Lighthouse Initiative for Texas Classrooms

Grade 6 Sample Lesson

The Building Blocks of Annotation

Annotation while reading, deconstructing objective questions, targeting context clues

Contributed by Jim Lindsay, Episcopal School of Dallas, Dallas, TX

(Click here for downloadable MS Word version.)

Time Needed:

Four class periods with homework and additional lesson options

Materials/Resources Needed:

Class Period 1—Fiction/Non-Fiction and Vocabulary

  • Preparation and Instruction
    • Give Lincoln's Second Inaugural Address (columned text version) to each student.
    • Prepare students for reading by differentiating the terms fiction and non-fiction. Remind them that fiction is made up by the author and that non-fiction is real, factual information. Estimated time: 5 minutes.
    • Depending on student understanding and pre-knowledge of the terms, you may choose to do the following warm up:
      • Give each student one yellow and one orange highlighter. (You can choose your own colors, use two different colored crayons, or one pencil and one pen.) Give them the handout "Which is fiction? Which is non-fiction?"
      • Time the students for 90 seconds. For 30 seconds, have them read the two lists of types of writing. Then, for the next 30 seconds, have them highlight in yellow all the examples of fiction. For the third 30 seconds, have them highlight in orange all the examples of non-fiction. Review answers with the students.
    • Inform students that they will now read a piece of non-fiction silently as you read aloud. Tell them to find "A Presidential Address" on their handouts and circle it. You may want to have them write the title of this piece: Abraham Lincoln's Second Inaugural Address. If necessary, briefly define what an inaugural address is.
    • Provide copies of Lincoln's Second Inaugural Address (columned text version).
    • Direct students to read the piece silently as you read aloud. Because the vocabulary is mature here, the students may struggle with reading the text on their own. Your verbal emphases and intonations may help their understanding of new words. Redirect at the end of the reading as you see fit.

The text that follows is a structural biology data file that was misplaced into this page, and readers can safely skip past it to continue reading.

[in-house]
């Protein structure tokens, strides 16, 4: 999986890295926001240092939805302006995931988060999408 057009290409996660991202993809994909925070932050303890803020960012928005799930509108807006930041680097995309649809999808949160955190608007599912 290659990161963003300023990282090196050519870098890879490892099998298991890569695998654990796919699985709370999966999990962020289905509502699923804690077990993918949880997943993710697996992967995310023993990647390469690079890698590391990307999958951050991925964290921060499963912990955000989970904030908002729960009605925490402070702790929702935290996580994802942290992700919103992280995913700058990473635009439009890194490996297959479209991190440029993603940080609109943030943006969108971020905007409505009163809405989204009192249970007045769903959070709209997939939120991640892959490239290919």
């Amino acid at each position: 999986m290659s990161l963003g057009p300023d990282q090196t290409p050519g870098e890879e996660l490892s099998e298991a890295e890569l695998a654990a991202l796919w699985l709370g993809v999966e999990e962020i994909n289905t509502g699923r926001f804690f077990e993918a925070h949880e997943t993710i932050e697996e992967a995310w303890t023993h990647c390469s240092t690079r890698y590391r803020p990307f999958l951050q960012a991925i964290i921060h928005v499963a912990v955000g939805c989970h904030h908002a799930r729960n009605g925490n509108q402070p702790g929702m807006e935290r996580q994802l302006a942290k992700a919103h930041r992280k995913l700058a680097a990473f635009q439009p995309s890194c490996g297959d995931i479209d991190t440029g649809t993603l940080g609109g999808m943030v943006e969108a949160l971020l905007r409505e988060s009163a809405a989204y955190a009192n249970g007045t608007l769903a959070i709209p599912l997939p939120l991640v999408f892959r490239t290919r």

• Read the first paragraph and allow students to answer the questions to the side of the reading. Each paragraph's direction should take about two to four minutes.
    • During writing time, travel the room to check for understanding and to answer questions. Do your best to coach the students to puzzle out difficult words and directions on their own. Help only with directions. Estimated time: 20 minutes.
    • After the reading is complete and all questions answered, give students the handout "Reading Comprehension Questions" (10 minutes). You may wish to collect this handout for a grade.
    • Answer key: 1. B, 2. C, 3. C, 4. A, 5. C, 6. A, 7. A, 8. D
    • Closure/final discussion: Ask the students: "What elements of the speech categorize it as non-fiction?"
    • Homework: "Bring the speech home and find five words we did not discuss today that you still do not know the meanings for. Be prepared to discuss those words tomorrow."

Class Period 2—Diction and Vocabulary

  • Preparation and Instruction
    • Begin by asking students to take out their copies of the speech they read yesterday. Also, they will need their five new words homework. Ask students to work in pairs; if the number of students is uneven, create one group of three.
    • Review the strategy One-Two-Three, and give students handout "One-Two-Three." Read the directions with them.
    • Tell students that they have one minute to write down their homework words onto the handout's first column. Next, have them go into the text and find loaded diction that surround the foreign word but seems to have something to do with it by support or by contrast. Feel free to do one together or use the example on the sheet. While they are working, have them define all of the foreign words based on their loaded diction finds. Estimated time: 15 minutes.
    • Have pairs of students branch out and find another pair, thus creating a group of four. Have students compare words they chose and check with one another to see where they matched the other pair's (or came close) and where they differed. Put stars next to the ones that had the same words, but very different meanings. Estimated time: 10 minutes.
    • On the back of the sheet, have the students draw three columns and share words that the other pair did not choose. Fill in the other pair's information, thus creating a longer list of new words. Estimated time: 5 minutes.
    • Check student work for accuracy in their definitions. Correct uneven parts of speech.
    • Closure: Give students index cards or construction paper and markers. Have them make a class set of flash cards for vocabulary enrichment and study. Estimated time: 10 minutes.
    • Give students copy of Alphonse Daudet's "The Last Lesson" (columned text version). Homework: Students will read the story and annotate independently on the side column. You may have to coach the students into understanding the differences between the annotation style of the Lincoln handout, which prompted the students to write about certain details in the text, and this one, which does not.

Class Period 3—Reading Check and Graphic Organizer

  • Preparation and Instruction
    • To review the previous day's lesson, begin by having students take out their One-Two-Three handouts. Give them three to five minutes to "flash study" the words and definitions.